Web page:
LYMPHATIC & IMMUNE SYSTEM (disorders of the Immune system. (Type 1…
LYMPHATIC & IMMUNE SYSTEM
The lymphatic system plays an integral role in the immune functions of the body. It is the first line of defense against disease.
network of vessels and nodes transports and filters lymph fluid containing antibodies and lymphocytes (good) and bacteria (bad)
Anatomy of the immune system
Immune cells develope:
In primary organs (bone marrow, and thymus)
Glandular organ near the heart-where t-cells learn their job
Immune responses occur:
In the secondary organs-adenoids, tonsils, lymph nodes and vessels, spleen
Blood-producing tissue located inside certain bones
Serves as a filter for the blood
-removes old and damaged rbc
-removes infectious agents and uses them to activate cells called lymphocytes
Small organ that filter out dead cells, antigens, and other "stuff" to present to lymphocytes
Collect fluid (lymph) that has leaked out from the blood into tissues and returns it to circulation
When immune system is developing, its protected my immune defenses called antibodies
-traveled across the placenta from the maternal blood to fetal blood (only lasting several weeks)
-antibodies are also found in breast milk
Consists of barriers, cellular response, soluble factors-proteins
Physical: skin, hair, mucous, ear wax
Chemical: sweat, tears, saliva, stomach acid, urine
Types of cells involved: granulocytes (basophils, neutrophils, eosinophils) and monocytes (macrophages)
Found in tissues like skin near blood vessels. Activated after antigen binds to a specific type of antibody, IgE, that is attached nto receptors on mast cell
Activated mast cells:
release substances that contribute to inflammation, such as histamine
Mast cells are important:
In allergic responses, but also part of the innate immune response, helping to protect from infection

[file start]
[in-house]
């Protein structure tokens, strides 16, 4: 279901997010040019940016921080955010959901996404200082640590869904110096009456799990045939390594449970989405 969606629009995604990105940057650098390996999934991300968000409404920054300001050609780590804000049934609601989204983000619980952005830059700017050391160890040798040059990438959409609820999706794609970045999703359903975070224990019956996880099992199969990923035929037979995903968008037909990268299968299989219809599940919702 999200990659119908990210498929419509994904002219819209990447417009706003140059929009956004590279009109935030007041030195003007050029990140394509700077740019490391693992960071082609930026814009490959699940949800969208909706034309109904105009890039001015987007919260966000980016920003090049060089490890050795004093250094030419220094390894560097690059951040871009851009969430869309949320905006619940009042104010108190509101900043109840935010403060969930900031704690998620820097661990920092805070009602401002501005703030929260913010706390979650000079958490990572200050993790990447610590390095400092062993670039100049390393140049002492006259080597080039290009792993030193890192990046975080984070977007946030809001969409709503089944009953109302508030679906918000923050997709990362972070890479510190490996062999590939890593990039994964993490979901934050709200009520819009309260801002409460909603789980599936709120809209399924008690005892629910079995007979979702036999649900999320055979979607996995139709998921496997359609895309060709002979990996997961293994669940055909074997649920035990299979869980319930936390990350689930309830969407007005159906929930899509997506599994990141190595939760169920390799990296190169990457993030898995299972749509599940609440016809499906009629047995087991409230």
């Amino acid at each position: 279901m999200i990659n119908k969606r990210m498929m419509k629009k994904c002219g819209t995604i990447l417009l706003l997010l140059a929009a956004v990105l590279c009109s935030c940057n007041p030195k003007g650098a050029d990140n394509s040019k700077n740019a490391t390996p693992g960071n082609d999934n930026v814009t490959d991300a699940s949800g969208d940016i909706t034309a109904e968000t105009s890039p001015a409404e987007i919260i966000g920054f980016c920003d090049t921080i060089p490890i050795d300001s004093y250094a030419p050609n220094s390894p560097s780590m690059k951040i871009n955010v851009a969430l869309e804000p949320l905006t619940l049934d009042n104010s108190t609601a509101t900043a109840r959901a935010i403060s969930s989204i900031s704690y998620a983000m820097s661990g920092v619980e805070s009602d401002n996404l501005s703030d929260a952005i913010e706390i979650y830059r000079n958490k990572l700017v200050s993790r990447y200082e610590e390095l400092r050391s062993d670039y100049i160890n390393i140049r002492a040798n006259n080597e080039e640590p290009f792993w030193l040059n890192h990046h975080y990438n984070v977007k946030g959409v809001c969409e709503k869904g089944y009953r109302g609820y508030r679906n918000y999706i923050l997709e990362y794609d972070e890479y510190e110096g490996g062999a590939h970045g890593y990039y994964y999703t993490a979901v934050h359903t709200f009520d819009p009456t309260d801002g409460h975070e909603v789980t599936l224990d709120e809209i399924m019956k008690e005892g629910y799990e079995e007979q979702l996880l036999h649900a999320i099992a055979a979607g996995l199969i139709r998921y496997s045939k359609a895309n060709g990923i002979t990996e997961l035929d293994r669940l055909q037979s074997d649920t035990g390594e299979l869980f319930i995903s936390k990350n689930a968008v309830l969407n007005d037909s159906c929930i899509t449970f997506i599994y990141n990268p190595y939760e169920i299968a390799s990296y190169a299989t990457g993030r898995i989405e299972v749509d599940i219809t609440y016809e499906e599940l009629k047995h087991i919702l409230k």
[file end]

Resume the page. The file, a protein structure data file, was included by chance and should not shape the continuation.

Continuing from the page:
Release toxic chemicals that destroy everything in the area, including itself
Nuetophils, tissue cells, and dead pathogens
WBCs responsible for medicating allergic responses like hayfever and asthma.
Actives T-cells and elevates during parasitic infections
WBCs that injest bacteria, viruses, dead cells, dust
-most circulate in the blood, lymph, and extra cellular fluid
-attracted by infection by chemicals given off by dying cells
-after ingesting a foreign invader they "wear" pieces of it, antigens, on their cell membrane receptors-this tells other type of immune system cells what to look for
Chemical and cell response to injury or localized infection
-eliminates the source of infection
-promote wound healing
Inflammatory response-step 1
Circulation to the site increases-tissue warm, red, swollen
Inflammatory response-step 2
WBCs leak into tissues-phagocytes engulf and destroy bacteria
Positive effects on fevers:
Indicate a reaction to infection. Stimulate phagocytosis. Slow bacterial growth-(increases body temp. beyond tolerance of some bacteria, decreases blood iron levels
Negative effects on fevers:
Extreme heat, enzyme denaturation and interruption of normal biochemical reactions (103f is dangerous, 105f can be fatal)
Activated quickly, first line of defense during an infection
Have antigens on their surfaces
-types-prions, specific type of foreign protein that causes disease in the brains of its host
antigens: Proteins that can cause an immune response
ANATOMY of the Lymphatic System
Small masses lymphoid tissue in the upper portion of the throat